Away from the impending thrills of the Hundred, Cumbria’s homespun youngsters take on Lancs
Lancashire 383 for 7 (Jennings 103, Wells 86, Vilas 82, Jones 56*) beat Cumbria 174 (Boyce 107, Wells 3-16) by 209 runs
And so we have returned to Sedbergh. For a few days this week at least, one of cricket’s caravans will rest in the shadow of the Howgill Fells. At distant stadia gaudier pantechnicons will roll up, filled with noise and novelties, but it was easy to forget such things on a summer morning in England’s North Country, when the heat lay like a cloak on one of England’s finest grounds.
Today Cumbria hosted Lancashire in what was classed as a warm-up game for the Royal London Cup, which begins here on Friday when Sussex are the visitors. And the irony of ‘warm-up’ games was plain on a day when drinks breaks were frequent, ambitious shorts revealed unfortunate legs and spectators hid like bitterns in the shadiest spots. Yet none of the folk who ringed the ground this morning or sat under the trees on the Loftus Hill side thought they were missing out on anything except sun cream.
The last time Lancashire visited this ground, a World Cup was being played and we were looking forward to an Australian summer. As though to mark that moment, James Anderson bowled Cameron Bancroft for 77 in the first innings before injuring his calf in the second and leaving the Durham captain to secure the draw with 92 not out. This occasion was different, more parochial in the very best sense. Most of Cumbria’s players represent clubs within the county boundaries and on Saturday they will compete against each other in league matches. Today, though, the rivalries between Cockermouth and Carlisle, Workington and Furness were forgotten and eleven cricketers came together in a side only three of whose members play for clubs outside the county boundary.
“Ben and Liam are obviously two notable players but you’ve also got Jordan and Graham Clark and Liam Trevaskis,” Atkinson pointed out. “So to a certain extent we might be punching above our weight in producing first-class players. And these games are an invaluable opportunity for youngsters who aspire to playing first-class cricket to see the sort of standards involved.”
Viewed in that context, a game that might have seemed little more than a one-sided hammering attains a wider significance. Yet the problem for the national counties is that professional batters play with less fear than they did a decade ago and have added new shots to their repertoire. The put-it-on-a-sixpence line-and-length that might once have been enough to avoid dismemberment now only invites a scoop, a ramp or their reversed first cousins. It’s not that national counties cricketers do not know these strokes; some of them have played first-class cricket. But they rarely see them utilised with such freedom against balls that in almost all other games would require respect.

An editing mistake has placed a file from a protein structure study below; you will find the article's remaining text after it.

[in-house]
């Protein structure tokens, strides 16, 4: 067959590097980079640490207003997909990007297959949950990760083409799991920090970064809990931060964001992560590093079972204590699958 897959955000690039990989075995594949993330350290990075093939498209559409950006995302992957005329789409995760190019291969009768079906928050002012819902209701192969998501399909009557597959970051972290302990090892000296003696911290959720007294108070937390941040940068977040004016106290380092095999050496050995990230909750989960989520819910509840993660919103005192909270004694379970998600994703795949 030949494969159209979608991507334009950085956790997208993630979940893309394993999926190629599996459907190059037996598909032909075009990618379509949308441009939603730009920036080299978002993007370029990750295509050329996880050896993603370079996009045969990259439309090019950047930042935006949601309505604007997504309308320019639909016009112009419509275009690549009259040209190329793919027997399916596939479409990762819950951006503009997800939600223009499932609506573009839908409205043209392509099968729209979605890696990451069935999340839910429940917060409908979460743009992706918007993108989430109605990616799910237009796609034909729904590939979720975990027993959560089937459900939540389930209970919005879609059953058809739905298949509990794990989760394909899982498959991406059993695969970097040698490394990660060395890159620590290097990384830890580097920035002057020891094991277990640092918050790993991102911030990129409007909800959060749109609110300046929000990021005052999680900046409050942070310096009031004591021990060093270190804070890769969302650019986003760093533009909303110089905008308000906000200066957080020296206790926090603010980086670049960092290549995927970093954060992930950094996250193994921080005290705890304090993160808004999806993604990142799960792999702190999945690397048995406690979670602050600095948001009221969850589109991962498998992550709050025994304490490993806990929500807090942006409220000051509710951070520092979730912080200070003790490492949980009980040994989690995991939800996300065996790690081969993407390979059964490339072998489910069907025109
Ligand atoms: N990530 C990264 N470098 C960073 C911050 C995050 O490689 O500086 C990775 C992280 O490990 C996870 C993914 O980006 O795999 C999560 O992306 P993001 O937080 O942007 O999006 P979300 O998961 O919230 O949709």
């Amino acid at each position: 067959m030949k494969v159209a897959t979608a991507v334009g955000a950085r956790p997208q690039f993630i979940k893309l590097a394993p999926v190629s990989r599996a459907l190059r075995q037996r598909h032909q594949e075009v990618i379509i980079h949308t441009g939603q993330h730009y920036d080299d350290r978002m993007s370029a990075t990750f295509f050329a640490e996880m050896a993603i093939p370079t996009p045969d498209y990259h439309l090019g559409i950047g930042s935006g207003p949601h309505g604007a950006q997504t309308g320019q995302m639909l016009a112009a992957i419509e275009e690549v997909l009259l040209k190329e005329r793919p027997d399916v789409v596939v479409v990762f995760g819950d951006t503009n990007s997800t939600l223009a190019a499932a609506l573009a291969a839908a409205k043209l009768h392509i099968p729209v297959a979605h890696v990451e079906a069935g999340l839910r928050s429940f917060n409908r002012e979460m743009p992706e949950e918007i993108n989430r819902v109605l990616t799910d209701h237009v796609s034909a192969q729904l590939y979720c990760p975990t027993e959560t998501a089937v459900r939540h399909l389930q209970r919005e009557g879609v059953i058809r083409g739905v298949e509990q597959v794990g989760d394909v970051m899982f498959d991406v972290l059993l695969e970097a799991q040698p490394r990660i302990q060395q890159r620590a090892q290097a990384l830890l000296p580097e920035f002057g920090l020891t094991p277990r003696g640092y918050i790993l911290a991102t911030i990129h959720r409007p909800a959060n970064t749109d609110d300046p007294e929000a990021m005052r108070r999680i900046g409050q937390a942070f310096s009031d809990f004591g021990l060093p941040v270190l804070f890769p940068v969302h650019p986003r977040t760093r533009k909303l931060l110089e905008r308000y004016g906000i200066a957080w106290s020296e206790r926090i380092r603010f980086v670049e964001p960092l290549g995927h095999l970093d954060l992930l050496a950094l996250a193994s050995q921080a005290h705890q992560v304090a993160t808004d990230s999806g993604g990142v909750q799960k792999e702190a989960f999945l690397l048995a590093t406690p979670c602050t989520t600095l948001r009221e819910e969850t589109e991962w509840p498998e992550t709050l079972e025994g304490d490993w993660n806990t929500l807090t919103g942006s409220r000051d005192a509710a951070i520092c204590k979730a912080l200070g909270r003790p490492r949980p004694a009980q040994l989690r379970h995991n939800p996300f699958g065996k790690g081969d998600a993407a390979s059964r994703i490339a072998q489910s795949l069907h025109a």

As seems the norm during such gourmandising, someone has to go without and this afternoon it was Steven Croft, who was caught at the wicket first ball off Sempill. Just as he had done on this ground two years ago when bowled by one that kept low, Croft tossed his bat in the air and it performed a somersault before he caught it again. The fathomless charms of Sedbergh may be lost on him.
For the rest of us, they hit the mark as accurately as ever, and Lancashire’s later batters also savoured this true pitch. Dane Vilas, who has hardly been in his best form, made 82 off 46 balls and Rob Jones helped himself to a half-century before we settled down to consider one of those over-limit matches in which the second half bears limited relation to the first.
No one should blame Lancashire for this. People may blather on about the Royal London Cup being a development competition and for some counties it probably will be. But the resolve of the Old Trafford coaches was made clear when they took seven of Saturday’s T20 side to Sedbergh and their success in dismissing Cumbria for 174 in 43.3 overs was hardly a surprise. One of the newcomers, Jack Blatherwick took the first two wickets in four overs before being forced from the field with a back injury.
Regardless of Blatherwick’s injury, though, Vilas would have thrown the ball around. It was no surprise that eight bowlers were used with both Liam Hurt and Jack Morley getting eight-over spells in advance of the Royal London Cup programme. Luke Wells ended the game when he took his third wicket and Cumbrian supporters had to take what comfort they could from the gritty 35 made by the skipper, Gary Pratt, and the 38 compiled by Michael Slack, who had also picked up a couple of wickets. Pratt’s younger players, on the other hand, have seen what the first-class game is about. It is intriguing to ponder what they now make of it.
Paul Edwards is a freelance cricket writer. He has written for the Times, ESPNcricinfo, Wisden, Southport Visiter and other publications
(With Inputs from ESPN)
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